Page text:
Al GoreAl Gore is kicking off an ad campaign on global warming. Here he delivered a speech last year in Australia. (Credit: Ian Waldie/Bloomberg News)

Daniel Schrag, a climate scientist at Harvard, once told me that two factors determine whether there will be meaningful action to limit global warming: public will and the relative cost of nonpolluting energy options and fossil fuels. You can work to raise public will to accept higher energy costs or improve technologies to lower the cost of clean energy (or both).

Former Vice President Al Gore is still banking on boosting public will. He has tried everything over the decades to mobilize people to aggressively curb emissions of greenhouse gases that climate experts say will lead to centuries of rising seas, ecological disruption and changing weather patterns. His tool kit has included congressional hearings, a worldwide speaking campaign, a portentous and prize-winning documentary, rock concerts and training retreats in which he has coached several thousand grassroots acolytes.

But worldwide emissions have continued to swell, driven mainly by blistering economic growth and coal burning in Asia; debate over a new climate treaty has stalled; lawmakers of both parties have not embraced legislation aimed at cutting emissions; and polls show the public still largely disengaged.

Now Mr. Gore is going Madison Avenue. He and a team are launching a three-year, $300-million climate ad campaign aimed at recruiting 10 million fervent followers willing to push for everything from strict laws capping emissions to aggressive programs for boosting energy efficiency. A link to the first ad is below.

About $150 million has already been raised. The campaign rolled out beginning with a “60 Minutes” appearance by Mr. Gore on Sunday and a burst of news coverage Monday. The first ad, called “Anthem” and meant to portray global warming as an epic issue akin to civil rights, is posted online and will start running on television on Wednesday.

The ad also aims to sell the idea that global warming is America’s problem to solve. Have a look and let us know what you think.

The ad campaign builds on a climate advertising contest Mr. Gore initiated last year.

Cathy Zoi, who heads the Alliance for Climate Protection, the group running the campaign, and is a former Clinton administration environmental aide, described the initiative last week at an Aspen Institute meeting on environmental issues . She said the goal is to replicate the marketing success of enduring public-service ad campaigns like the frying egg depicted as “your brain on drugs” and the 1971 advertisement featuring a tearful Indian regarding a polluted landscape.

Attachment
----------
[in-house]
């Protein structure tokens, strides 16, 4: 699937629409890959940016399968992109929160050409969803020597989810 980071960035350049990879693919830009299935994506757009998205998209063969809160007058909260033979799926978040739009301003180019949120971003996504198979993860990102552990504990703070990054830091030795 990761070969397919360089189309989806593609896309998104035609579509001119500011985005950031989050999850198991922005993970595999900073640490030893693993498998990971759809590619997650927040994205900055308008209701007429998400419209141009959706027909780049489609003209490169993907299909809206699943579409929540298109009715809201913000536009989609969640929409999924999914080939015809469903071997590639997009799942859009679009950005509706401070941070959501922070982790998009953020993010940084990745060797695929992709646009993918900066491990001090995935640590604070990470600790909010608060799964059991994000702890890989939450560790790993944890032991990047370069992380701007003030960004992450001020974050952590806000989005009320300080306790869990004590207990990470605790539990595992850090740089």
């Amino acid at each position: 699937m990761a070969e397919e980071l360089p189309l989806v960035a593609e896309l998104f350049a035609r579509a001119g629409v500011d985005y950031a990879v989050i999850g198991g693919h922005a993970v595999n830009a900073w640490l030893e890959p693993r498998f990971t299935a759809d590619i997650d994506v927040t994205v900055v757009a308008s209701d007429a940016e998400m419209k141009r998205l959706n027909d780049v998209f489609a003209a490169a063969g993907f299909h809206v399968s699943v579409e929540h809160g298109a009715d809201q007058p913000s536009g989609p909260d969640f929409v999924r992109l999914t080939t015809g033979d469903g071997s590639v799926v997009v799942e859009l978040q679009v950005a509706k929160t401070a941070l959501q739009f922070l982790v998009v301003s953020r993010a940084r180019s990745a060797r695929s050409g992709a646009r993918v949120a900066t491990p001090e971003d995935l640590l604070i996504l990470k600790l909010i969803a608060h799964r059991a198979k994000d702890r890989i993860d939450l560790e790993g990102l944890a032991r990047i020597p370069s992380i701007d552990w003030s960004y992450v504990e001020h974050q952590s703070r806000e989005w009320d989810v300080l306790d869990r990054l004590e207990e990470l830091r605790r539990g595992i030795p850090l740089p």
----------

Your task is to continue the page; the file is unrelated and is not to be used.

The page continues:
Different ads will be focused on different markets and mesh with campaigning through organizations. All of the work, Ms. Zoi said, will reflect the science on climate and energy, but will try “to do better to mingle it with feelings.”

“We hope it’s a pretty integrated clever combination that eventually creates surround sound,” she said. “So no matter where you turn you’re getting a message that it’s urgent but it’s solvable.”

But the challenge of cleaning up vivid environmental despoliation like untreated sewage and litter is far different than the challenge of building public support to move rapidly away from the unfettered burning of abundant fossil fuels providing more than 80 percent of the world’s energy. Global warming, for most Americans, remains a very low priority.

Ms. Zoi acknowledged the challenge, noting that the group’s market research found that 38 percent of Americans remain “fearful and confused” about the issue and 18 percent do not believe humans are dangerously warming the world. She said about 35 percent of the public is engaged and aware of global warming and 9 percent are actively involved in pushing for legislation, lifestyle changes and the like.

The goal of the campaign is to recruit “influentials,” she said, describing this group as “people who talk to five times as many people a day as the typical person, who derive self esteem from having new information.”

The alliance has developed partnerships with organizations as varied as the United Steelworkers and the Girl Scouts to build support.

Groups opposed to restrictions on greenhouse gases have fired back with their own ad campaigns, most notably a video from the anti-regulatory Competitive Enterprise Institute that attacks Mr. Gore as an energy hog (in his mansion) who, they say, would needlessly raise energy costs.

In an interview with The Washington Post’s environment reporter, Juliet Eilperin, Mr. Gore said action by the United States, including federal regulations and new policies, is the key to cutting global climate risks:

“The simple algorithm is this: It’s important to change the light bulbs, but it’s much more important to change the laws,” he said. “The options available to civilization worldwide to avert this terribly destructive pattern are beginning to slip away from us. The path for recovery runs right through Washington, D.C.”

Polling and sociological research imply that Mr. Gore has his work cut out if he hopes to fit global warming into what experts call the “finite basket” of worries that most people routinely fill up with concerns about money and health. It’s unclear whether words and images will move global warming from being a someday, somewhere issue into a peril sufficient to drive a social movement. Paul Hawken, one of the most effective green communicators I’ve met, told me late last year that this issue will still require an extraordinary kick from nature to shift society into gear.

How do you think this will play out?

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